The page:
What these entrepreneurs learnt from agriculture to build scalable businesses and other top stories of the week

Read more at yourstory.com

Building something from the ground up is not everyone’s cup of tea. However, three sons of farmers – Raj Darji, and brother-duo Satyajit and Ajinkya Hange – proved that everything is possible when you are aligned with your mission or purpose in life. 

This week, SMBStory covered the inspiring stories of these entrepreneurs who broke several barriers to build scalable businesses.

Aarav Solutions

Aarav Solutions Founder and CEO Raj Darji

Every morning, a young Raj Darji would watch his father, the Late Ishwarbhai Darji, go to his farm to tend to his crops.

Based in Ablauva, a village near Mehsana in Gujarat, the young boy would occasionally accompany his father and watch him harvest crops with the help of other workers. What struck him was the way his father treated the farm labour.

“The farm labour in our village particularly looked forward to working for my father. When I asked him why, he told me that since he takes care of them well, they take care of him in return,” Raj says.

These words left a lasting impression on the young boy, and went on to shape and define his entrepreneurial journey.

Many years later, after moving to Bharuch and then Visnagar, Raj pursued his engineering in IT, and went on to work in the US with Oracle, Hyundai Motors America, and Siemens, among other companies, between 2007 and 2011.

In 2012, he came back to India to start a product engineering and IT consulting services firm, Aarav Solutions, which he registered in Ahmedabad.

Applying the lessons he learnt during his childhood from the farmland, Raj has grown his bootstrapped business without receiving any external funding – not even from friends and family.

Though Raj doesn’t disclose his business’ current revenue, he says, “Today, Aarav Solutions has over 130 employees and has corporate locations in India, the US, and Canada. Since inception, we have been growing at 100 percent year-on-year.”

Read the full story here.

Two Brothers Organic Farm

Ajinkya and Satyajit Hange, Co-founders of Two Brothers Organic Farm

Going back to the roots and starting something from the scratch isn’t easy. However, after spending almost a decade working for corporates, two brothers – Satyajit and Ajinkya Hange – found their true calling in the agricultural sector. 


“I was working with Citibank and Ajinkya was with HSBC. We had worked with a few corporates and later, we realised that we didn’t want to do this,” Satyajit tells SMBStory.

Satyajit further adds that his father did not want them to pursue farming as it had become “unsustainable, uneconomical and socially not acceptable”. Satyajit says that despite living in cities like Mumbai, Gurugram and Pune, he and his brother were drawn to their roots.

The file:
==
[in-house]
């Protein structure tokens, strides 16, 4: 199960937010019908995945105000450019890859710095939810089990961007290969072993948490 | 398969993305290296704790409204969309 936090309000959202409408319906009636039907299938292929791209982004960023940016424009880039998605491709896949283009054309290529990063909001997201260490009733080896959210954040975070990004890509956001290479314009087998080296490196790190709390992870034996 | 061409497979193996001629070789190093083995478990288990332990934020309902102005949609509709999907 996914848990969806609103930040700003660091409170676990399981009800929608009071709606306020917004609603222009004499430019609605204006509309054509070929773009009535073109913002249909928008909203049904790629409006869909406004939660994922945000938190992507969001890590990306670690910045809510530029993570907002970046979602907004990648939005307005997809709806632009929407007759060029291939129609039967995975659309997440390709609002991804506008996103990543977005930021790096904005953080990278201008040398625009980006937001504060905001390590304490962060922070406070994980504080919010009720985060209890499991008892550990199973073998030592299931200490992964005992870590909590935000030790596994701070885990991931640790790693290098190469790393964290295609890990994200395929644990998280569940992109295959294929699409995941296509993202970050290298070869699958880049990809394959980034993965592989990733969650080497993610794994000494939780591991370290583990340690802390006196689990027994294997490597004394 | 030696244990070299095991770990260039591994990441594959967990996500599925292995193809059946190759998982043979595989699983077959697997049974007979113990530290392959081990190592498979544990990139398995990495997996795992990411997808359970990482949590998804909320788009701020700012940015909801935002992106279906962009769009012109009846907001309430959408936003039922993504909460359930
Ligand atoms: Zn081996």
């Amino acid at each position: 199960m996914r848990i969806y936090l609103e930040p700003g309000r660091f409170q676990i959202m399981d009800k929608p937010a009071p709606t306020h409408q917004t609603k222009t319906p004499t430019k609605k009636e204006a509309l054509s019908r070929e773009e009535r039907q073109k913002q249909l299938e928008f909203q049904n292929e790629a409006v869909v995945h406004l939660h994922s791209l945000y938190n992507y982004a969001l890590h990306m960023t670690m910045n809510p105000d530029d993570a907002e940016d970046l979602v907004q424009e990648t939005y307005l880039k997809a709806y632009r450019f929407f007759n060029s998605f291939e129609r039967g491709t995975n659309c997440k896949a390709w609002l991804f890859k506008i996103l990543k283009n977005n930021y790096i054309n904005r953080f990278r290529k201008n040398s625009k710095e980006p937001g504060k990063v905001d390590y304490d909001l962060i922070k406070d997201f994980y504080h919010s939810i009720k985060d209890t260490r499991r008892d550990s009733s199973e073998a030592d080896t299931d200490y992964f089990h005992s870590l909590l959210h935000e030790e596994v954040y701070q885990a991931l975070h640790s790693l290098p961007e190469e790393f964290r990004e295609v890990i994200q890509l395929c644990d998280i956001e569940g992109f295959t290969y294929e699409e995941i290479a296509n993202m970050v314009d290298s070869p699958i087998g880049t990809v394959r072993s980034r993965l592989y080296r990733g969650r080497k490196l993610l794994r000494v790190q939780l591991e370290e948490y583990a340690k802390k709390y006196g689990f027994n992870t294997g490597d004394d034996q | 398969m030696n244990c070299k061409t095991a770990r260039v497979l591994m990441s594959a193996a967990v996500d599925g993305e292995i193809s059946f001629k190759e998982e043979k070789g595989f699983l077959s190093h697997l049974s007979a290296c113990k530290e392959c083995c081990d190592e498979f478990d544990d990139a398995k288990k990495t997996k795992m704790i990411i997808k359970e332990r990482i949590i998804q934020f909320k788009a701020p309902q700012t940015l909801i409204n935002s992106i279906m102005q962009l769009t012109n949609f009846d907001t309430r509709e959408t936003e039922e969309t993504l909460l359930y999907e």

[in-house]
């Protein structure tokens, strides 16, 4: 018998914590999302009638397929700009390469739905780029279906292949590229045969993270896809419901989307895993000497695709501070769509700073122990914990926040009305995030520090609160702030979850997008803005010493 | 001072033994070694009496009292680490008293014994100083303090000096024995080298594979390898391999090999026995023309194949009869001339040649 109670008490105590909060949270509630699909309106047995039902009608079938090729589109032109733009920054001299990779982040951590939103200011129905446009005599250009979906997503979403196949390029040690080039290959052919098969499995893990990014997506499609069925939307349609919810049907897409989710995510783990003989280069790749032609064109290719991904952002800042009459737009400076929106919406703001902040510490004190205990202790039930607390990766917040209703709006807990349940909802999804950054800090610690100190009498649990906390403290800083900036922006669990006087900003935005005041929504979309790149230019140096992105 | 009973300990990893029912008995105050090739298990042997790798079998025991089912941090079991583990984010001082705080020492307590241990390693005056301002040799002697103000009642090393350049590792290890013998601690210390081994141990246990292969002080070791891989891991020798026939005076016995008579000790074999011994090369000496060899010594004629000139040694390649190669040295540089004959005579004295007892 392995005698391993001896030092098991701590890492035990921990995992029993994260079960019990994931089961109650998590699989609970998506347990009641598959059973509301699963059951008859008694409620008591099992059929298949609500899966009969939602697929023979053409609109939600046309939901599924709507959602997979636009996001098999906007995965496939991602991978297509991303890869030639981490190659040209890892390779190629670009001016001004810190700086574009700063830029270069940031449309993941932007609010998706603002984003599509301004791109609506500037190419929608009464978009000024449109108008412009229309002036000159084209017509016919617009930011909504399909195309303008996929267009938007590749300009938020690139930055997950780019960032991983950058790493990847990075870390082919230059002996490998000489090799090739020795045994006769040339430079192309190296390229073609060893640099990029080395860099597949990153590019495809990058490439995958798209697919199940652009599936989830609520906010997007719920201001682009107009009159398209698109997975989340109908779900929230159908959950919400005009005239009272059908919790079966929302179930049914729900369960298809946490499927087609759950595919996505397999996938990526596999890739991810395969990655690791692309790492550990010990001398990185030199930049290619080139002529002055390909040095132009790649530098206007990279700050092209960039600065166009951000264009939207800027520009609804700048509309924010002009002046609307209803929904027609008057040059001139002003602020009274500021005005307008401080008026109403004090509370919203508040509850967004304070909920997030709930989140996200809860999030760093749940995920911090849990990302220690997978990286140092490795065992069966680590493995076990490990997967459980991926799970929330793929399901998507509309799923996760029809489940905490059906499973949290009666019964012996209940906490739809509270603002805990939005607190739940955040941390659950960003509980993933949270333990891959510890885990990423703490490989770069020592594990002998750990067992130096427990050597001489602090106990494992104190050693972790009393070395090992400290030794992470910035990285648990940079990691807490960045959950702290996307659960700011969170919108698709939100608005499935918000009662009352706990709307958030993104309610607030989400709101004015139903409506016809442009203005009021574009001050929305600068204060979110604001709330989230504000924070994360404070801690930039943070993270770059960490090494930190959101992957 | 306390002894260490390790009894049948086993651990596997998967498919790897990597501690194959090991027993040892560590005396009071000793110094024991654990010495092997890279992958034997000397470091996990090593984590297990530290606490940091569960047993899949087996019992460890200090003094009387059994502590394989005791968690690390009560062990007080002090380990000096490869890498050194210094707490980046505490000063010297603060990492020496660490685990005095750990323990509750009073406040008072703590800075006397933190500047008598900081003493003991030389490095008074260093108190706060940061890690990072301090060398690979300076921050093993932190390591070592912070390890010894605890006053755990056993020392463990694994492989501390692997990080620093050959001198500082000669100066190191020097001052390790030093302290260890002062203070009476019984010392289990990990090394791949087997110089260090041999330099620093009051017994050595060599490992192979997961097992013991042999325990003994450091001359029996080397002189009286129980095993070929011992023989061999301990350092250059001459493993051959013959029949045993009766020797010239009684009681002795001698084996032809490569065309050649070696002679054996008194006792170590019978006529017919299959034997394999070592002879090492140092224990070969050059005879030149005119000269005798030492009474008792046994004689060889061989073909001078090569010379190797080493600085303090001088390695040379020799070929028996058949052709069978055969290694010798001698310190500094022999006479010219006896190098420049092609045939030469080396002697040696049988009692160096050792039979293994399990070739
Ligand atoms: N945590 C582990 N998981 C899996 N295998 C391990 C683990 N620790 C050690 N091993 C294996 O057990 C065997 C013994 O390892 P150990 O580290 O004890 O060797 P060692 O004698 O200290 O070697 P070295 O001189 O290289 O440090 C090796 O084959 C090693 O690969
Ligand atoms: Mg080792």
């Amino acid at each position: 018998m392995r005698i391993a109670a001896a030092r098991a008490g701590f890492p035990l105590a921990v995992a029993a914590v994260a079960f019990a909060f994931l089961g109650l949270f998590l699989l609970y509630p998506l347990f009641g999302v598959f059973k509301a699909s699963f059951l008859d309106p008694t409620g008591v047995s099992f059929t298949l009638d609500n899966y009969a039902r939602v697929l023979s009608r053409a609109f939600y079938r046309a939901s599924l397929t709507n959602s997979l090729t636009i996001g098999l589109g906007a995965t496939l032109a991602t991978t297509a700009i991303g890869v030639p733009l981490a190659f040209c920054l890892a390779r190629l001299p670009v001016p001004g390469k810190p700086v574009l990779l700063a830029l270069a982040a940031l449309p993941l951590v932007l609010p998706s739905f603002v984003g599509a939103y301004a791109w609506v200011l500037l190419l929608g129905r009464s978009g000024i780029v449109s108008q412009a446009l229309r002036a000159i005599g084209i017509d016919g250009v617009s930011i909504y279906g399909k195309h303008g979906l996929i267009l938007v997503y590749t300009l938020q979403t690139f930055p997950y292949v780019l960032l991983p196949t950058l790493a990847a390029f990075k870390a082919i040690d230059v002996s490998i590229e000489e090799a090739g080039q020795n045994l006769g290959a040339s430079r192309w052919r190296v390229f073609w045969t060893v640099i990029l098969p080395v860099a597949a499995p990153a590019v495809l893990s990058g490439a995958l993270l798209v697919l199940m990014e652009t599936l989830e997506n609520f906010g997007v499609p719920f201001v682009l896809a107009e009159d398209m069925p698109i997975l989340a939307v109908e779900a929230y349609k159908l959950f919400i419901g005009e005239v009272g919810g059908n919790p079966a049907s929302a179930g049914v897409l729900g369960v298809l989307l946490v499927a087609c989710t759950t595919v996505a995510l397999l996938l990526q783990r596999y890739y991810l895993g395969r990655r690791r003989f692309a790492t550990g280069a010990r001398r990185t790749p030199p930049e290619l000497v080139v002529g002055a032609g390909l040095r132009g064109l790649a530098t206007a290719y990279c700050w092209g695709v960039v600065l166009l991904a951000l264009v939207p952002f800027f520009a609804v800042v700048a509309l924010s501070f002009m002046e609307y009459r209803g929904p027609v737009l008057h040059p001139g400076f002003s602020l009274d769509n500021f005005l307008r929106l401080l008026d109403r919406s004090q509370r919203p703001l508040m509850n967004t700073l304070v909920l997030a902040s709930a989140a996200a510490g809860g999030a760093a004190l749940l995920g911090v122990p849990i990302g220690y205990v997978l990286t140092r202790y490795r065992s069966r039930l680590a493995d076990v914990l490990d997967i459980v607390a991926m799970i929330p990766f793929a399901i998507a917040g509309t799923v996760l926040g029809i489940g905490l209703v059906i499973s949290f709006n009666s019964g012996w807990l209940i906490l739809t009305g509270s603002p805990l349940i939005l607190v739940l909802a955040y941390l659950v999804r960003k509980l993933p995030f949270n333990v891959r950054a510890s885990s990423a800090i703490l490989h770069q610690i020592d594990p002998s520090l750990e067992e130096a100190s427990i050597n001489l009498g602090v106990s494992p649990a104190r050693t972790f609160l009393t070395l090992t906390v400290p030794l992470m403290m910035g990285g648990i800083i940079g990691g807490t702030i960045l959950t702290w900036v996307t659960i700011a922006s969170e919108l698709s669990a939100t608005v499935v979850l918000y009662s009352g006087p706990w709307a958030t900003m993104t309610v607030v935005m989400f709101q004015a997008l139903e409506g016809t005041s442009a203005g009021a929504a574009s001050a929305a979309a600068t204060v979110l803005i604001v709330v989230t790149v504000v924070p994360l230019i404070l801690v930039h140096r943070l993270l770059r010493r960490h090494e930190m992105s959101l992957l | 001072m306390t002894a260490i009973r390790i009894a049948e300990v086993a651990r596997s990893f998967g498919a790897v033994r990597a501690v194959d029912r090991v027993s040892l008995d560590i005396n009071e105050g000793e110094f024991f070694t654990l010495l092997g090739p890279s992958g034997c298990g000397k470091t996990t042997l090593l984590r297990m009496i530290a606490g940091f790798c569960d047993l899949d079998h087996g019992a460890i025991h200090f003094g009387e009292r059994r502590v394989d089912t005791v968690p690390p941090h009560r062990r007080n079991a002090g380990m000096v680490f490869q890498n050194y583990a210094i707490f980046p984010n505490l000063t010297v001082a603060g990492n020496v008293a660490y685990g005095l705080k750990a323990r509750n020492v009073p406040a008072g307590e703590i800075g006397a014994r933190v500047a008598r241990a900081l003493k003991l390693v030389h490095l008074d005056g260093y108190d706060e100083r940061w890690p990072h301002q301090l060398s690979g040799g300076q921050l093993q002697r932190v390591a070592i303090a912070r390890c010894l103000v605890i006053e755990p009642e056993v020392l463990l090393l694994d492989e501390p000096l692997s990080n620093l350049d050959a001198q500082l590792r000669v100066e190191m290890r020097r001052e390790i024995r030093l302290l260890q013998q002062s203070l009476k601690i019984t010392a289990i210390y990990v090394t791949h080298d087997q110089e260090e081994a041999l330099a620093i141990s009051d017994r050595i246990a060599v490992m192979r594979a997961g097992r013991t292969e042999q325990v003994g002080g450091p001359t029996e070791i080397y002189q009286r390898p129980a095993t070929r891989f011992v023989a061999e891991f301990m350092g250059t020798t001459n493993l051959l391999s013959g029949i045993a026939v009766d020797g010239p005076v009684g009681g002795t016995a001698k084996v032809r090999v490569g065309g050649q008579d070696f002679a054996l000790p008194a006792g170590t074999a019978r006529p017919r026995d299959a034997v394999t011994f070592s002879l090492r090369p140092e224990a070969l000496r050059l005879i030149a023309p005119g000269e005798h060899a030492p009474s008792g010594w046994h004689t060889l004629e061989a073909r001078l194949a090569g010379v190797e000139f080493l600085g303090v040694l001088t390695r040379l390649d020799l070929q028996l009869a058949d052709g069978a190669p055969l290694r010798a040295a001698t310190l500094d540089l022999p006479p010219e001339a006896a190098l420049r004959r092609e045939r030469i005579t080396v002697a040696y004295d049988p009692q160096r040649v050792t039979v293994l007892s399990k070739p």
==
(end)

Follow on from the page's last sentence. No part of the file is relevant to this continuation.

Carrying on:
A little before 2013, the brothers quit their high-paying jobs and shifted base to their native village. They decided to explore organic farming, mixing their passion for farming with the business acumen they had developed.


With land inherited from their father and ancestors and using their personal savings, they started Two Brothers Organic Farm  as a seed-to-shelf organic products company in 2014. 


Using sustainable farming methods to grow different crops, and thereafter, manufacture and sell different organic products, they generated a turnover of Rs 12 crore in FY21. 


Read the full story here.

Other top stories of the week –

Kalki Fashion

Nishit Gupta, Director, Kalki Fashion

Kalki Fashion was established by Shravan Gupta in 2007 after he saw a gap in the designer ethnic wear market.


The business opened its first store at Worli, Mumbai, and after its success, Shravan opened the second store in 2008 at Santacruz, Mumbai, and since then, the journey has only been upwards. 


While online shopping was not new to India, the pandemic only accelerated its growth — with more offline retailers and buyers taking on the ‘trend’.


Kalki Fashion faced challenges of operating amid the lockdown. However, the 14-year-old ethnic wear brand was quick to tackle them head-on by turning to video shopping.

The brand relied on Skype, Facetime, WhatsApp, and now, Zoom to enable customers to try out different outfits. 


Read the full story here.

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